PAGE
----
It was 8 years ago when then 24 year old Erwan Eusaff made a major turning point in his life. It was the same period when he went through a major loss weight while employed in restaurant operations in Russia and Siberia. He wanted to create a platform where he can communicate his ideas to an audience.
“It was when my YouTube channel Fat Kid Inside was born. I chose this platform as this was a great way to visually communicate to people. It’s more interesting for this generation,” he said during the Smart Play Vlogger Camp last month at the Ateneo de Davao University.
Eusaff, along with other popular online personalities Alodia Gosienfiao, David Guison and Carlo Ople, shared some tips and tricks on video blogging.
“Unlike TV, vlogging allowed me to tell my story to my own audience, nurture my own style and create quality content with lower production budgets,” he revealed.
Today, his full-time vlogging has afforded him to build value for brands looking to go online. He also get to create contents for other content creators.
“It pays that I already understood what content creators need and also what brands need on the platform. Vlogging has become a marketing tool also for my other businesses, ” Eusaff shared, who’s also a restaurateur, meat distributor and product endorser.
During the program, Eusaff imparted some techniques in appreciating content creation to his young audience.
“First, you need to pick a problem or a story angle, then analyze it as much as possible.
This will give context to your narrative. Second, identify your objective, why you want to tell your story,” he said.
He reminded his audience to remember what they’ve been taught in school: the 1 H words (what, where, when, how and why), and apply them to free writing to contextualize their story.
Thirdly, he suggested to take ideas and values that one has determined to a brainstorm and find solutions and ways to bring them to light.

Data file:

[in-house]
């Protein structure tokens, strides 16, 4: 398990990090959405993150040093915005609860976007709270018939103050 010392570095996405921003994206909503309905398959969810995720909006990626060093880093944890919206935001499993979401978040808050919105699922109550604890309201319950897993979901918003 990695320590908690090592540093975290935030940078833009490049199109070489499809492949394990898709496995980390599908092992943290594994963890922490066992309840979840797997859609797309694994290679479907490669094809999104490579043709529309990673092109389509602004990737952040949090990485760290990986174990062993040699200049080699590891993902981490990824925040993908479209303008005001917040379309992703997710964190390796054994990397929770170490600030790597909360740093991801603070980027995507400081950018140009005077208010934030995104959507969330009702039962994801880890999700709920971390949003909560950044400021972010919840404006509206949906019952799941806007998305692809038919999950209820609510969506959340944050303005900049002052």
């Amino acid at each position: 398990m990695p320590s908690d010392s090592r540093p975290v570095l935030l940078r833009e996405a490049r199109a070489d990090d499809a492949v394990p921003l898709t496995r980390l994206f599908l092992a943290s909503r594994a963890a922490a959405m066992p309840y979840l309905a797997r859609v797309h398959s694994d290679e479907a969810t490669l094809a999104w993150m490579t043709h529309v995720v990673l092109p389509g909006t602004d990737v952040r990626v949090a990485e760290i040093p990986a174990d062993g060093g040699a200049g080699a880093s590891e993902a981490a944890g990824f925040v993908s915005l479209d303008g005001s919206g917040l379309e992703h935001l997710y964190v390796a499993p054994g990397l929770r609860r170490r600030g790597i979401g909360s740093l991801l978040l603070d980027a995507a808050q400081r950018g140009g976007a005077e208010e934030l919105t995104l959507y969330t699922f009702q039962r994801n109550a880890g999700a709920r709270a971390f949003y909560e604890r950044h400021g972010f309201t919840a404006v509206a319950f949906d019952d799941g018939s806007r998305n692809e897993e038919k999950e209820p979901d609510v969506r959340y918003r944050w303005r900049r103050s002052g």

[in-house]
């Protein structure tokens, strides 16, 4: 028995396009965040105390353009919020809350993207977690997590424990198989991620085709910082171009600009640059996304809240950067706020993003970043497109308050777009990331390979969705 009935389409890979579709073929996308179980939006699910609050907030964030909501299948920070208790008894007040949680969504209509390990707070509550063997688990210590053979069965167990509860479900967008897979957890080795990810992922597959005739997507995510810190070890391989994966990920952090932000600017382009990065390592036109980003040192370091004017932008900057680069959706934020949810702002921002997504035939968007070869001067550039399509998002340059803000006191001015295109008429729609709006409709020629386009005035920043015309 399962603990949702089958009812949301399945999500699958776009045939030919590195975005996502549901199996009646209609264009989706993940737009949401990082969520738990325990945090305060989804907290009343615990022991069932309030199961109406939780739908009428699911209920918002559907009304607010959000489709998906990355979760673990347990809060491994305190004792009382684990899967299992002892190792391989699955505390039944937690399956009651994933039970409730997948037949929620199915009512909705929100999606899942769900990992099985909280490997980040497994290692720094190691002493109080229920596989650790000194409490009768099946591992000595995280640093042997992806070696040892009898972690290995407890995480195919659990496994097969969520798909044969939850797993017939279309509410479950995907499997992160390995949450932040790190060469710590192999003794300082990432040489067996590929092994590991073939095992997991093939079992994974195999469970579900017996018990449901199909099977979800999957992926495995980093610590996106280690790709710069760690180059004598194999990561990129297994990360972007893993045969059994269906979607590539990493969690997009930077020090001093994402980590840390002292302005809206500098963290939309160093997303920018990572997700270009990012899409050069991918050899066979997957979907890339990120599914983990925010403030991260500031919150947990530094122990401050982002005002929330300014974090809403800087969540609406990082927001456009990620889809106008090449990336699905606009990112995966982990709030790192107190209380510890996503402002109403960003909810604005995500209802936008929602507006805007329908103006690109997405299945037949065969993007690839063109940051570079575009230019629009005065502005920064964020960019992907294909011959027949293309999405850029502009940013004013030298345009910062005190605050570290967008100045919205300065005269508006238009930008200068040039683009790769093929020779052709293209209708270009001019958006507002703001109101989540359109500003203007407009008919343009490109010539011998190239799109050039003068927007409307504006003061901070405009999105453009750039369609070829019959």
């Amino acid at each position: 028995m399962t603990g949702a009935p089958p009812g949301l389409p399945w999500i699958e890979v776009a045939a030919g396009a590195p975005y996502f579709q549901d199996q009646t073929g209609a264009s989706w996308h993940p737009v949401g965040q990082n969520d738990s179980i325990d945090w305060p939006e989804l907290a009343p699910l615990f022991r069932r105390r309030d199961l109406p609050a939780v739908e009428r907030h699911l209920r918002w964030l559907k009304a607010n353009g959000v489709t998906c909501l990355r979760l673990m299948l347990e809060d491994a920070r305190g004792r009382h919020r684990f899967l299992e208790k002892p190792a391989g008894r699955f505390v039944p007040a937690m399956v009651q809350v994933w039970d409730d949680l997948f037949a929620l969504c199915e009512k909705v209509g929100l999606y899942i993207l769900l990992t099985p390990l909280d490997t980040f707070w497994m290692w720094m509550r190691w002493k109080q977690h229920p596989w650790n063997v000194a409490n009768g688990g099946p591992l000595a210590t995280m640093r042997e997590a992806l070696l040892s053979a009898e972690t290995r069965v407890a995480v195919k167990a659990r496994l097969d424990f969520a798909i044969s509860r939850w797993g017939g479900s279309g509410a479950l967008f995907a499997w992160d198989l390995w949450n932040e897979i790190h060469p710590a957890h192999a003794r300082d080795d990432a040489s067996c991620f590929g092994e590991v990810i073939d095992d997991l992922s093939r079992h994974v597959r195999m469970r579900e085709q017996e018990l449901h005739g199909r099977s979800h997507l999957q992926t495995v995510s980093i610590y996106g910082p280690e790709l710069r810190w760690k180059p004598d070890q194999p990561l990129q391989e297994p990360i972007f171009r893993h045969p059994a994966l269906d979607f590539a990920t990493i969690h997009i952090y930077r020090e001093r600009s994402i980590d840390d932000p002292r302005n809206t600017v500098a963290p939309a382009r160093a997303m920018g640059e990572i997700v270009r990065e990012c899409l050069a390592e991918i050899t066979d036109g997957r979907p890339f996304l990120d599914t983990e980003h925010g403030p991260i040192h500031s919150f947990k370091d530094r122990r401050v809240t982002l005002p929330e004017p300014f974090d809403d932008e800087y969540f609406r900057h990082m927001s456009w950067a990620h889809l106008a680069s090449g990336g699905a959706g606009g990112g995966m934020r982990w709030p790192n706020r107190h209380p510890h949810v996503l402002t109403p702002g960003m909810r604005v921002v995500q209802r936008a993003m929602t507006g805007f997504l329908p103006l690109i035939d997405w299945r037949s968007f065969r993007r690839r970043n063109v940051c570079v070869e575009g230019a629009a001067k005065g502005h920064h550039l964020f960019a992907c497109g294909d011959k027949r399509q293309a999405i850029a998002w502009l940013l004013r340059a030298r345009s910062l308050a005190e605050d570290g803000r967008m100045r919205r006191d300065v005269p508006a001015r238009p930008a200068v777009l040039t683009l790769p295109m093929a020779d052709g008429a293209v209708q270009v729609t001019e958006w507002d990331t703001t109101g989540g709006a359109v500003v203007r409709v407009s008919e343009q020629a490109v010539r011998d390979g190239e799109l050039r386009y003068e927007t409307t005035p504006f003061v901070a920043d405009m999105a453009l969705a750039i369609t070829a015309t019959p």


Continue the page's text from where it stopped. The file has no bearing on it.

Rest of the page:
“Identify which of the solutions you can achieve. This is where I start looking at cost and time. That’s where logistics and efficiency come to play as well. Finally, it’s time to take the short list and analyze it to the bone. Start to draw up the shots on video to complement the story,” he added.
Eusaff also recommended to up-and-coming vloggers that once they have the story, they can start nutshelling.
“Ask yourself why it’s important to you in the story and why it should be important to your audience. Once you have all that, you can now determine what video you want to create and how you will do it.
That’s when you start building your story arc,” he said.
Eusaff reminded them that one can tell the same story but have very different narratives. It can be done by contextualizing to give the audience insights of the characters in the video as “people don’t see things in the same perspective”.
On digital platform, he said, that the audience are “all over the place”. One doesn’t exactly know what the audience want that’s why creating a sensible content is important.
“Play with different formats and try different things to engage new audiences to come in,” he said.
He also suggested various platforms one can use for his content.
“In lnstagram, people scroll through so many pieces of content so it’s important to grab their attention within the first 3 seconds of the video. For YouTube, it’s recommendation based – thumbnail, titles, tags and descriptions must be optimized. For Facebook, most people watch videos without sound, so text is important,” he revealed. “You want people to be able to share the video quickly, so keep your video to about 3 minutes long”.
Finally, he urged vloggers to take vlogging seriously. “If you want to be taken seriously with the brands that you aspire to work with, give your channel and platform the right value,” he advised.
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